What is the role of the trustee?

The role of the trustee—his or her powers and duties—varies depending on the case filed. Although similar in a lot of ways, there are many distinctions as each type of bankruptcy is different. For example, in a Chapter 7 Bankruptcy—a liquidation case, some of the main duties and powers of the trustee are as follows:

  • Review the filed petition to ensure the accuracy of the filing;
  • Review certain financial documents of the debtor;
  • Avoid certain transfers or security interests;
  • Sell the property subject to the bankruptcy estate that is non-exempt;
  • Distribute sale proceeds to creditors;
  • Object to a bankruptcy discharge if there are grounds to do so.

The duties of the trustee in Chapter 7 is governed by 11 U.S.C. § 704.

Given that a Chapter 13 Bankruptcy is intended for reorganization, the trustee is not selling your property. Debtors who file a Chapter 13 Bankruptcy will keep his or her property and, as such, the trustee’s role is a bit different. In a Chapter 13 Bankruptcy, the main duties and powers of the trustee are as follows:

  • Review the filed petition to ensure the accuracy of the filing;
  • Review certain financial documents of the debtor;
  • Review the proposed repayment plan and ensure it follows the guidelines set by the Court and Bankruptcy Code;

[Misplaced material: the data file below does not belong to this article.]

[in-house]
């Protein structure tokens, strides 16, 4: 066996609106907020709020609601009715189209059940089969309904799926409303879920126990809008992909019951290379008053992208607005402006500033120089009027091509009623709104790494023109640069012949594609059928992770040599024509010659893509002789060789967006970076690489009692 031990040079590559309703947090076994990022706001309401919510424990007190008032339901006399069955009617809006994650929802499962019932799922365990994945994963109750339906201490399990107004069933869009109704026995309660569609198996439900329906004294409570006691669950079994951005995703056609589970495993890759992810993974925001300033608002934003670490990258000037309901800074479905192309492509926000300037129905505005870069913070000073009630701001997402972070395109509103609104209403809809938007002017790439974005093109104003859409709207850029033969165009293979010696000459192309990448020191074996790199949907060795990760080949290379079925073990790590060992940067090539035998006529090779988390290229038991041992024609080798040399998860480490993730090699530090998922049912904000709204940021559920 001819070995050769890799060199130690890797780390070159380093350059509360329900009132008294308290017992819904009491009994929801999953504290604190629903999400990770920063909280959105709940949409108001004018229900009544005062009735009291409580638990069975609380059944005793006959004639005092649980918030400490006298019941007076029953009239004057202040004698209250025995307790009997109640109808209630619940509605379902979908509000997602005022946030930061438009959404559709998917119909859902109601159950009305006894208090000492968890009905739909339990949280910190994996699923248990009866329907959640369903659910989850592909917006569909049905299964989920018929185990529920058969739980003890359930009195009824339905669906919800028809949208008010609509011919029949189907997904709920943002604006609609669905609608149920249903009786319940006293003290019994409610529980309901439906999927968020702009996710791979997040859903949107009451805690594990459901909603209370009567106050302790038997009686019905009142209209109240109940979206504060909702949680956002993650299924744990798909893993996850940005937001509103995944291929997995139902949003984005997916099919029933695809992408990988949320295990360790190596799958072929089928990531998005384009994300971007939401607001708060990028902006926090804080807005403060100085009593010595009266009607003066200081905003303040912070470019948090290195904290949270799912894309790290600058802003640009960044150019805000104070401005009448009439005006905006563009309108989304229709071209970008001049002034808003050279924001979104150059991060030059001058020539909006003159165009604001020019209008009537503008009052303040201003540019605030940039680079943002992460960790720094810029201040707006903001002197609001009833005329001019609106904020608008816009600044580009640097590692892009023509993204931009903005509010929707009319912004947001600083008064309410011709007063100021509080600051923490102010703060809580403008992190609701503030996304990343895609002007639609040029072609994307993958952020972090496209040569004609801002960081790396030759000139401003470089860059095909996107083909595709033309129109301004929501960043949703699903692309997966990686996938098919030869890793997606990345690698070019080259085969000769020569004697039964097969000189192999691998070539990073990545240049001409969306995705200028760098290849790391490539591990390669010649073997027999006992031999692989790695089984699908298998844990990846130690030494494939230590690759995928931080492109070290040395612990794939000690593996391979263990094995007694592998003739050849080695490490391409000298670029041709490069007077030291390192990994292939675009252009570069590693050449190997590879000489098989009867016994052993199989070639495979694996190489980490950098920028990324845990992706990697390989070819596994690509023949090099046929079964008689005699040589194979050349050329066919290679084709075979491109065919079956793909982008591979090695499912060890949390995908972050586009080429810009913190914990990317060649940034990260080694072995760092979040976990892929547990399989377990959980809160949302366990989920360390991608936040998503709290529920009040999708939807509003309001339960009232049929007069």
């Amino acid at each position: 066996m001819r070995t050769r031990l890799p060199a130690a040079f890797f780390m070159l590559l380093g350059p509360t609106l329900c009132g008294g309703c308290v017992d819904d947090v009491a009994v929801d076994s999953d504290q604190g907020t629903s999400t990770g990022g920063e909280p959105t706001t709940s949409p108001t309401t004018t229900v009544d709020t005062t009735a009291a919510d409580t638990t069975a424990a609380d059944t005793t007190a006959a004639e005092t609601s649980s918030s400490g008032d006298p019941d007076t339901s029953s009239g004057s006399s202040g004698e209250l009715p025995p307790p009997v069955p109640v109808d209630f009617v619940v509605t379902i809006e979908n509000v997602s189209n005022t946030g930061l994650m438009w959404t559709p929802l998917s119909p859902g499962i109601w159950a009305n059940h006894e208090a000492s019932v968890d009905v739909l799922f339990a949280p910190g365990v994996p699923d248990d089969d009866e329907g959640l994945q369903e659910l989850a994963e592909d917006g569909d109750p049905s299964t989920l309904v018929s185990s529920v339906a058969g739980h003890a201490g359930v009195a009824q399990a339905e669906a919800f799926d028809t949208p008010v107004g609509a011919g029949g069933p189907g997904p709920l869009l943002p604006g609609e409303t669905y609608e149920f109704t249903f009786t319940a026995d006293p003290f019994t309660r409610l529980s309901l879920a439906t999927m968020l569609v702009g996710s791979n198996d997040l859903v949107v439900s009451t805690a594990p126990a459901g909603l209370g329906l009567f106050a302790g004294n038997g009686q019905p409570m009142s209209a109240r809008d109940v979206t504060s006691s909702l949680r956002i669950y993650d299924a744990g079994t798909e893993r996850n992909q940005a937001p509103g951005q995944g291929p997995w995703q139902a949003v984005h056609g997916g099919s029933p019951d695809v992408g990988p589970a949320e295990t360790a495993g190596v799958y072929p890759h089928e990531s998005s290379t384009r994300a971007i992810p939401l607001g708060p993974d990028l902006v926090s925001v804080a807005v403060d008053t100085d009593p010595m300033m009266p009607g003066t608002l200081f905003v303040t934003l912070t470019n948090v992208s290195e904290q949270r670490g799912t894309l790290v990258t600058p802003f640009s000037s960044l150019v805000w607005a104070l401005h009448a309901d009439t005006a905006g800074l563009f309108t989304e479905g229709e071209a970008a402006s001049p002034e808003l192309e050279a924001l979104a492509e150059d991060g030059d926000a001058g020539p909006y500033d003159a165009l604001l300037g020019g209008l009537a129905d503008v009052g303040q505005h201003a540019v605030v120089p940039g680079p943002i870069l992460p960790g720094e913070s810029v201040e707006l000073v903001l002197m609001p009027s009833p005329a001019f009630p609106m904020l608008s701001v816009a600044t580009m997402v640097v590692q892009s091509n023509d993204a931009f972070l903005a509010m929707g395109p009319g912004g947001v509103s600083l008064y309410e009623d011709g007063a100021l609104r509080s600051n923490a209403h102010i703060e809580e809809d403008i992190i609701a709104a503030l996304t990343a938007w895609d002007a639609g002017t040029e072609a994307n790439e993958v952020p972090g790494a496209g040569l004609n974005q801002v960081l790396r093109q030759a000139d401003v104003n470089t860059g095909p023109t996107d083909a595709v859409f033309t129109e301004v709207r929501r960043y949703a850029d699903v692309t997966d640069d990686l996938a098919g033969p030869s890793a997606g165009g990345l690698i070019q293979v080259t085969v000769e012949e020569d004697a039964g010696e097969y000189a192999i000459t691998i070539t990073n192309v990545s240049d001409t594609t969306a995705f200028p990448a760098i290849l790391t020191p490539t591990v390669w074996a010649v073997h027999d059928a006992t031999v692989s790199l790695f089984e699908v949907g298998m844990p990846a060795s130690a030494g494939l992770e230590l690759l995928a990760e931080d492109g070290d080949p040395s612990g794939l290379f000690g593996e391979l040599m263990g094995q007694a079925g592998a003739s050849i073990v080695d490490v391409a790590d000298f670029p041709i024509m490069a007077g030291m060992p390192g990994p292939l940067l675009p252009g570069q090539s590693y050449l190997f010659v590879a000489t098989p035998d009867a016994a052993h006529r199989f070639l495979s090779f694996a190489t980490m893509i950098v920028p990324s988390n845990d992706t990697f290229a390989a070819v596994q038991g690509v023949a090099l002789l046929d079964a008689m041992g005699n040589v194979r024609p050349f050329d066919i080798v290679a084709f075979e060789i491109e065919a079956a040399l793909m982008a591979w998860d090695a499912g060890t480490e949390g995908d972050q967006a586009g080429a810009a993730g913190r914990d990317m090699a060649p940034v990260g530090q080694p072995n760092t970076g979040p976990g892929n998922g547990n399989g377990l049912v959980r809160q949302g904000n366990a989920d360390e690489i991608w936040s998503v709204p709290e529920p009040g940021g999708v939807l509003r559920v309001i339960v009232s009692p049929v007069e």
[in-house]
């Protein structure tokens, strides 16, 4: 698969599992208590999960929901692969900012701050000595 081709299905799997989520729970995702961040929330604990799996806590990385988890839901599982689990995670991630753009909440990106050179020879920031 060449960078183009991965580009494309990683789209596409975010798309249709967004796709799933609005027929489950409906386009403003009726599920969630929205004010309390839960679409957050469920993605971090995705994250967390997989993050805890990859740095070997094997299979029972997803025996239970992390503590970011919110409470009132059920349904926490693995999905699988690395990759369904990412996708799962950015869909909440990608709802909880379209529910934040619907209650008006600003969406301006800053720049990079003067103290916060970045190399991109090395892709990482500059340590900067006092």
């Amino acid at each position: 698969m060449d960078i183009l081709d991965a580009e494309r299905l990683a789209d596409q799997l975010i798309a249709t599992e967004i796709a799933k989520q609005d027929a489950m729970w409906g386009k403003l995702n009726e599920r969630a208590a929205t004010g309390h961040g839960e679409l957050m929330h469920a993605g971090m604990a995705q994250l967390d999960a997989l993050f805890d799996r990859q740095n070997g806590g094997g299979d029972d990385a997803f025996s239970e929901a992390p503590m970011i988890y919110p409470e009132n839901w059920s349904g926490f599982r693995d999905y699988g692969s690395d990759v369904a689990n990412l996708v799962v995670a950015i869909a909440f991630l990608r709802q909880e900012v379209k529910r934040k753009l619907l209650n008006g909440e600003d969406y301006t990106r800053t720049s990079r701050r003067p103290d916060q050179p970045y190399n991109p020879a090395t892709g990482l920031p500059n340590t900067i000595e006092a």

• Collect payments from the debtor per the repayment plan and distribute the funds per the Chapter 13 Plan.

The duties of the trustee in Chapter 13 is governed by 11 U.S.C. § 1302.


In sum, the trustee plays a critical role in most consumer bankruptcy cases. He or she acts as the gatekeeper by reviewing petitions, claims submitted by creditors, and objection to aspects of the case. Moreover, the trustee is central to how the case proceeds and how long the case will drag on.

Thus, it is most important that debtors fully cooperate with the bankruptcy trustee and supply all of the information requested. Further, in developing a good rapport with your trustee, it is advised that you are truthful and accurate from the start of your case—with the petition—and throughout the bankruptcy process.

If you are considering filing for bankruptcy, it is advised that you discuss your particular situation with a highly trained bankruptcy attorney. Here at Sacramento Bankruptcy Lawyer, we would love the opportunity to discuss your case with you and assist you in choosing the most beneficial option.

We help clients in the following areas: Sacramento, Elk Grove, South Sacramento, West Sacramento, Natomas, Citrus Heights, Antelope, Fair Oaks, Gold River, Rancho Cordova, Roseville, Rocklin, Lincoln, Wheatland, Yuba City, Marysville, Woodland, Davis, and Lodi.

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Here at Sacramento Bankruptcy Lawyer, we set ourselves apart from other firms because we provide direct client to attorney contact from the initial consultation all the way through the discharge in your particular case. We will not pawn your case off to a staff member at any point through the process. When you call Sacramento Bankruptcy Lawyer, you WILL speak with local Sacramento Bankruptcy Lawyer Pauldeep Bains. Please call Sacramento Bankruptcy Lawyer ASAP at 916-800-7690 to schedule your FREE in-person or phone consultation with Pauldeep Bains and let Sacramento Bankruptcy Lawyer begin getting you the fresh start that you deserve.